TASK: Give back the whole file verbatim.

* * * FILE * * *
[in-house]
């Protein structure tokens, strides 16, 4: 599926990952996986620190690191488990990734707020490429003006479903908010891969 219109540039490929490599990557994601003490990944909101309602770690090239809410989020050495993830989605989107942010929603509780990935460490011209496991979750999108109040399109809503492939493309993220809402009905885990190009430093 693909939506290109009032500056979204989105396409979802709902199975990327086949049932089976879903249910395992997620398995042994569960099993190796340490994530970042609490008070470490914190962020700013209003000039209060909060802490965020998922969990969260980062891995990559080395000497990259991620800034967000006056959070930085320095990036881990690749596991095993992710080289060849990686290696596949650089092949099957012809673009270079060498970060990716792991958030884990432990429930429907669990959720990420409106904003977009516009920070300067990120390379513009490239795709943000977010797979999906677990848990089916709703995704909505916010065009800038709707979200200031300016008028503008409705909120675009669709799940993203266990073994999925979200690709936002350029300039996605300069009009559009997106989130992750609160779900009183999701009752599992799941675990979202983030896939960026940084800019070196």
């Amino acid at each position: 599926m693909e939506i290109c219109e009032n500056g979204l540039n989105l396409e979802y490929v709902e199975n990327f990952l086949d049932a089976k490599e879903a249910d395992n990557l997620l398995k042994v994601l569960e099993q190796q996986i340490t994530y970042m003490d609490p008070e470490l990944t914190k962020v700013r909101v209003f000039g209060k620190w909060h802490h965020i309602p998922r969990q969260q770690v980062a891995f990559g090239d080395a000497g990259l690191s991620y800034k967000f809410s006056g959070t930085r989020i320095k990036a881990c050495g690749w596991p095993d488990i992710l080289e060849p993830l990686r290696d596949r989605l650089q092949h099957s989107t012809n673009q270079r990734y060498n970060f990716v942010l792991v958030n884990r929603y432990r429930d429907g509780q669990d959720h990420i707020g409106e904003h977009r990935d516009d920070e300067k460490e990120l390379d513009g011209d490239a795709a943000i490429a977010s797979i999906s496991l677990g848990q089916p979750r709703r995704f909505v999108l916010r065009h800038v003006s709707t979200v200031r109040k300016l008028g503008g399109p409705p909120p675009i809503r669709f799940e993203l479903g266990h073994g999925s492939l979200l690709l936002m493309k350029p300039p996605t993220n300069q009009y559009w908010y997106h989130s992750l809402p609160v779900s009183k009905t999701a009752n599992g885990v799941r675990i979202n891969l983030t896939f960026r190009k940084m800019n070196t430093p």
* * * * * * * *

[in-house]
């Protein structure tokens, strides 16, 4: 599926990952996986620190690191488990990734707020490429003006479903908010891969 219109540039490929490599990557994601003490990944909101309602770690090239809410989020050495993830989605989107942010929603509780990935460490011209496991979750999108109040399109809503492939493309993220809402009905885990190009430093 693909939506290109009032500056979204989105396409979802709902199975990327086949049932089976879903249910395992997620398995042994569960099993190796340490994530970042609490008070470490914190962020700013209003000039209060909060802490965020998922969990969260980062891995990559080395000497990259991620800034967000006056959070930085320095990036881990690749596991095993992710080289060849990686290696596949650089092949099957012809673009270079060498970060990716792991958030884990432990429930429907669990959720990420409106904003977009516009920070300067990120390379513009490239795709943000977010797979999906677990848990089916709703995704909505916010065009800038709707979200200031300016008028503008409705909120675009669709799940993203266990073994999925979200690709936002350029300039996605300069009009559009997106989130992750609160779900009183999701009752599992799941675990979202983030896939960026940084800019070196």
């Amino acid at each position: 599926m693909e939506i290109c219109e009032n500056g979204l540039n989105l396409e979802y490929v709902e199975n990327f990952l086949d049932a089976k490599e879903a249910d395992n990557l997620l398995k042994v994601l569960e099993q190796q996986i340490t994530y970042m003490d609490p008070e470490l990944t914190k962020v700013r909101v209003f000039g209060k620190w909060h802490h965020i309602p998922r969990q969260q770690v980062a891995f990559g090239d080395a000497g990259l690191s991620y800034k967000f809410s006056g959070t930085r989020i320095k990036a881990c050495g690749w596991p095993d488990i992710l080289e060849p993830l990686r290696d596949r989605l650089q092949h099957s989107t012809n673009q270079r990734y060498n970060f990716v942010l792991v958030n884990r929603y432990r429930d429907g509780q669990d959720h990420i707020g409106e904003h977009r990935d516009d920070e300067k460490e990120l390379d513009g011209d490239a795709a943000i490429a977010s797979i999906s496991l677990g848990q089916p979750r709703r995704f909505v999108l916010r065009h800038v003006s709707t979200v200031r109040k300016l008028g503008g399109p409705p909120p675009i809503r669709f799940e993203l479903g266990h073994g999925s492939l979200l690709l936002m493309k350029p300039p996605t993220n300069q009009y559009w908010y997106h989130s992750l809402p609160v779900s009183k009905t999701a009752n599992g885990v799941r675990i979202n891969l983030t896939f960026r190009k940084m800019n070196t430093p």